For the 12th Five-year Plan, government had allocated nearly 12,500 crore for the IITs, of which the new tech schools were to receive a little over ` 6,000 crore. But construction delays and rising cost of infrastructure developmentpushed the funding requirement of the new IITs alone to 14,000 crore
There will be comparisons between the older ones and the newer ones; this is inevitable. In a few years, say 3-5 years, the newer ones and the older ones will be more similar and the comparisons will be fairer
– Dr R Natarajan, Former Director,
IIT Madras and Former Chairman,
The policy has been implemented in a hurry. Now it has become a double challenge for new IITs, to manage the existing campus and overlook the progress of new campus. Some preparation should have been done before opening new IITs –
Prof MK Surappa,
Opening IITs in remote areas also affects their ability to hire good educators. As Dr R Natarajan points out, “For the faculty members, some of the major sources of need and attraction are, in addition to job satisfaction, a job for the spouse, a school for the children and a hospital for the parents. Until these are developed, either within the campus or in the vicinity, they will have to put up with much inconvenience.” Most faculty members are not ready do that, making it difficult for the new IITs to attract and retain talent. At the same time, senior professors from the older IITs are not willing to move to newer ones. “We look for teachers who have done research work, mentoring work, teaching, and take administrative responsibility. Such faculty, which is there in old IITs doesn’t move to new IITs. Lack of mobility of IIT faculty has further reduced the pace of development of new IITs,” says Professor MK Surappa. Dr Sudhir K Jain, Director, IIT Gandhinagar feels, “Higher education in India generally and all IITs, new and old, are facing challenges in faculty recruitment. In our case, we have addressed the issue with a vibrant visiting faculty programme that brings faculty from all over the world. The only challenge we have in faculty recruitment is self-imposed, in that we are striving to hire only the best scholars for our institute.” Also Professor MK Surappa observes that “old IITs have a system in place, faculty take administrative roles as well. Our new faculty is not sure how to solve a particular problem and they turn to the director for the same which make the process slow.”
The new IITs attracted a good number of companies for their campus placement. But still “there is slight hesitation from company’s side in hiring from new IITs. The number of companies coming to older IITs like IIT-Delhi and IITMumbai are certainly more than what comes to our campus. There is a mental block in this regard. Moreover, there aren’t good hotels in Ropar and we have a modest guest house. Hence, recruiters have to put up in Chandigarh and travel to Ropar every day for the recruitment exercise, which is not very convenient for them,” observes Professor MK Surappa.
The six-year-old IITs have a huge name to live up to. There are misconceptions about the quality of students and faculty at these institutes. In truth, these institutes too admit the creamy layer of the students taking the entrance exams. The new IITs are part of the group that selects 10,000 students out of 500,000 appearing for IIT-JEE, so they too get the best of the lot. Moreover, each of the new IITs is being mentored by an older IIT so that the traditions and practices at all the IITs remain the same. Pointing out that the students from new IIT are at equal pedestal with the students of old IITs, Dr Sudhir K Jain says, “Nearly 10 percent of our graduating students from the first two batches are pursuing studies at some of the world’s top institutions. Nearly a third of our graduated students have studied abroad. On the placement side, well over 90 percent of students who registered for placement through our student placement office were satisfactorily placed. Leading companies, such as Ricoh, Infosys, National Instruments, GSFC, DRDO, Cognizant, Dover Corporation, Goldman Sachs, Texas Instruments, Tata Power, L&T, Eclerx have recruited our students because they recognise that something distinctive and different is taking place at IIT Gandhinagar.” It is a fact that only the students at the top of the heap get the opportunity to study in these institutes. “Admissions to the new IITs and the older ones are through the same JEE; for the more preferred branches, such as Computer Science and Engineering or Mechanical Engineering, the new IITs are getting top ranked students. The quality and qualifications of the faculty members are similar, the curricula and the Teaching- Learning-Assessment processes are comparable and the research culture and performance are similar,” says Dr R Natarajan. He also warns that “there will be comparisons between the older ones and new ones; this is inevitable. In a few years, say 3-5 years, the new ones and the old ones will be similar and the comparisons will be fairer.”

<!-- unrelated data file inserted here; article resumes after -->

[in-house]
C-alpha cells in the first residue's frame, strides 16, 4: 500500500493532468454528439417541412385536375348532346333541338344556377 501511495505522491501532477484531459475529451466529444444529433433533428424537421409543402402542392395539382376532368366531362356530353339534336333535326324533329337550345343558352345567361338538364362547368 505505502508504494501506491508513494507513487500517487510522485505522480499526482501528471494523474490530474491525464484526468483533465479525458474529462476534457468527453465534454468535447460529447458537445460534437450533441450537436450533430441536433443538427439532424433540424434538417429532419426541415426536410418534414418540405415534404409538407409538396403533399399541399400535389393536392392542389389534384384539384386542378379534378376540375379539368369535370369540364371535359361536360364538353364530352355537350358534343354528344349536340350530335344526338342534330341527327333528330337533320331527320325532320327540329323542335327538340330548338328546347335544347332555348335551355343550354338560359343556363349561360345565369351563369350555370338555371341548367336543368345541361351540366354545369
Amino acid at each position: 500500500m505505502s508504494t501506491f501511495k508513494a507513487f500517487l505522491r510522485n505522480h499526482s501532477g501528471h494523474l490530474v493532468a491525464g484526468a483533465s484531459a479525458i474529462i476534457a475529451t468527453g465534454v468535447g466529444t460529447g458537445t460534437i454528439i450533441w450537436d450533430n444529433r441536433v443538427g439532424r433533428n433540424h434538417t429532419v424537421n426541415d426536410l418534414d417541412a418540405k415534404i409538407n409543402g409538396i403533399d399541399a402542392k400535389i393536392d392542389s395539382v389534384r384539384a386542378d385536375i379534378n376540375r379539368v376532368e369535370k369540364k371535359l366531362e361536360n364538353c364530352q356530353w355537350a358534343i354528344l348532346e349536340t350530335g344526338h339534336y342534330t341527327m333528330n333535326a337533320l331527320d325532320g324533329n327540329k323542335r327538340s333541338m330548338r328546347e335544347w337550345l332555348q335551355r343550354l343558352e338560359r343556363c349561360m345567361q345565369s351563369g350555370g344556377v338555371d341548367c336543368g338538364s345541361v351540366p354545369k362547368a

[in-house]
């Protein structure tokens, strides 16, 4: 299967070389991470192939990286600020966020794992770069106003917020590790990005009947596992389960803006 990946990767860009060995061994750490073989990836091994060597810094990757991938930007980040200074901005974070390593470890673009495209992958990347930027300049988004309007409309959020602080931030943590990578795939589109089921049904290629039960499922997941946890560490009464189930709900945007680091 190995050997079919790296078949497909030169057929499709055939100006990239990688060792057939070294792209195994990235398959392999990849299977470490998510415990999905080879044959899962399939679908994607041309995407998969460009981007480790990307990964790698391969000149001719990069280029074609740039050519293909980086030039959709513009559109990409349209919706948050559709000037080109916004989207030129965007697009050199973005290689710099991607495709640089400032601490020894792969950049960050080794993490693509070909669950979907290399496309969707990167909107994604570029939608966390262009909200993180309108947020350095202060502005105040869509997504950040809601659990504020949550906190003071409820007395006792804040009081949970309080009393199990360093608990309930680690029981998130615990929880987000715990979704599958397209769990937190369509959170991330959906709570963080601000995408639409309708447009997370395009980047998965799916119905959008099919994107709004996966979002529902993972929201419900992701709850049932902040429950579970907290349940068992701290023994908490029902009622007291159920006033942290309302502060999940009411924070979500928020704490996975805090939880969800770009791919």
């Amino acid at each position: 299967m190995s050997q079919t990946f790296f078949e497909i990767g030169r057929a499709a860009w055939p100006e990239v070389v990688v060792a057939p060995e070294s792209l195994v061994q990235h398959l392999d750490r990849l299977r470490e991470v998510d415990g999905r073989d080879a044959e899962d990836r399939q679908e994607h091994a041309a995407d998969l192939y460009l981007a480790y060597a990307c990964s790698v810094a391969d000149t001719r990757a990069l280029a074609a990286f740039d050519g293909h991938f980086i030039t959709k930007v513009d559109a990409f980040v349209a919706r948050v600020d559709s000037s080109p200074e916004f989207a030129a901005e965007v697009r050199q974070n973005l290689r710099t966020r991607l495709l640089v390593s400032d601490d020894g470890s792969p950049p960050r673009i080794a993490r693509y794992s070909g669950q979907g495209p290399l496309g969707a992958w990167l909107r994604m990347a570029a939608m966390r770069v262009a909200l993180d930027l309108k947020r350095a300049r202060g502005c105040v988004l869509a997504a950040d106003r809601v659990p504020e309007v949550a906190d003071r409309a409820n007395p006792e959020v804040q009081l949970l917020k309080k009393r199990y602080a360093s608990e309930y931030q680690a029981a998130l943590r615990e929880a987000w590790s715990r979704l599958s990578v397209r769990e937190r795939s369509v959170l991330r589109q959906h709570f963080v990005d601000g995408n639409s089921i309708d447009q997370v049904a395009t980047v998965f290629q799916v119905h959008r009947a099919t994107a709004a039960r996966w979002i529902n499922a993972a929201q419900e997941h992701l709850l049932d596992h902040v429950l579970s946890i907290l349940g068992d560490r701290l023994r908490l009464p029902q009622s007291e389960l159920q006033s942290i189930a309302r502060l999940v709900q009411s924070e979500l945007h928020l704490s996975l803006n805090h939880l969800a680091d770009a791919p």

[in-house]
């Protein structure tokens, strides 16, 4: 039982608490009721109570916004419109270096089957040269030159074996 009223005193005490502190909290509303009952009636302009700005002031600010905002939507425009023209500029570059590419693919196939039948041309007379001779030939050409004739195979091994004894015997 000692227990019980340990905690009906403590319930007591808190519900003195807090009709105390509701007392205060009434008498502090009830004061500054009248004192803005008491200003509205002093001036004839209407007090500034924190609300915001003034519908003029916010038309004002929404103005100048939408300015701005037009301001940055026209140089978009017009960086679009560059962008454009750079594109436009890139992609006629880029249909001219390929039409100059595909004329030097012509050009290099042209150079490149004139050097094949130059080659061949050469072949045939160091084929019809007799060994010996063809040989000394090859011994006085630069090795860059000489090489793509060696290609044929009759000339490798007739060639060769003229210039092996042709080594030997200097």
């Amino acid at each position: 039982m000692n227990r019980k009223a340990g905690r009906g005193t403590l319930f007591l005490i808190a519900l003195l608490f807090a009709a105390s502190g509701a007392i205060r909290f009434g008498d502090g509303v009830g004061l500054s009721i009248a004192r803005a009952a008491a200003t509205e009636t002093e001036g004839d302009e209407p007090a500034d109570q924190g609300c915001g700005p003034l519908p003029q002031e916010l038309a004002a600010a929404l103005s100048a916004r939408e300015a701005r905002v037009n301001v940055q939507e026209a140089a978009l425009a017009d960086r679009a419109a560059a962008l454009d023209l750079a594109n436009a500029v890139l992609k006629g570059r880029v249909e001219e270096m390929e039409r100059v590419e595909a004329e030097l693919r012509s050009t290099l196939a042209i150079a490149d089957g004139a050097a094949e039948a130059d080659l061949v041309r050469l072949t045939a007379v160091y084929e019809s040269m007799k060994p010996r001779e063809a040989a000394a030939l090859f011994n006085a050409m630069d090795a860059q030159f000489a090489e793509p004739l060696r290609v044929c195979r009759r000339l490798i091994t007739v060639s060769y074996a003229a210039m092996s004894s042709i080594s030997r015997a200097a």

Eight new IITs that were permitted to set up in 2008 do not have the necessary infrastructure and are not up to the mark making it difficult for IITs to retain faculty
The way forward
For the 12th Five Year Plan (2012-17), the government has allocated nearly `12,500 crore for the IITs, of which the new schools are to receive a little over `6,000 crore. But construction delays and rising cost of infrastructure development has pushed the funding requirement of the new IITs to `14,000 crore. It is a long road ahead for new IITs before they can be on par with older siblings in terms of infrastructure and putting a basic system in place, but they have many things going for them. “The new IITs do not have any baggage or legacy issues. They have come into existence when technology is playing a significant role in technical education, such as the availability of several technology tools, learning resources and tech-savvy faculty members and students. Their (planned) campuses are more modern and are better planned. They have an ambition to be better than and different from the older ones,” says an optimistic Dr R Natarajan.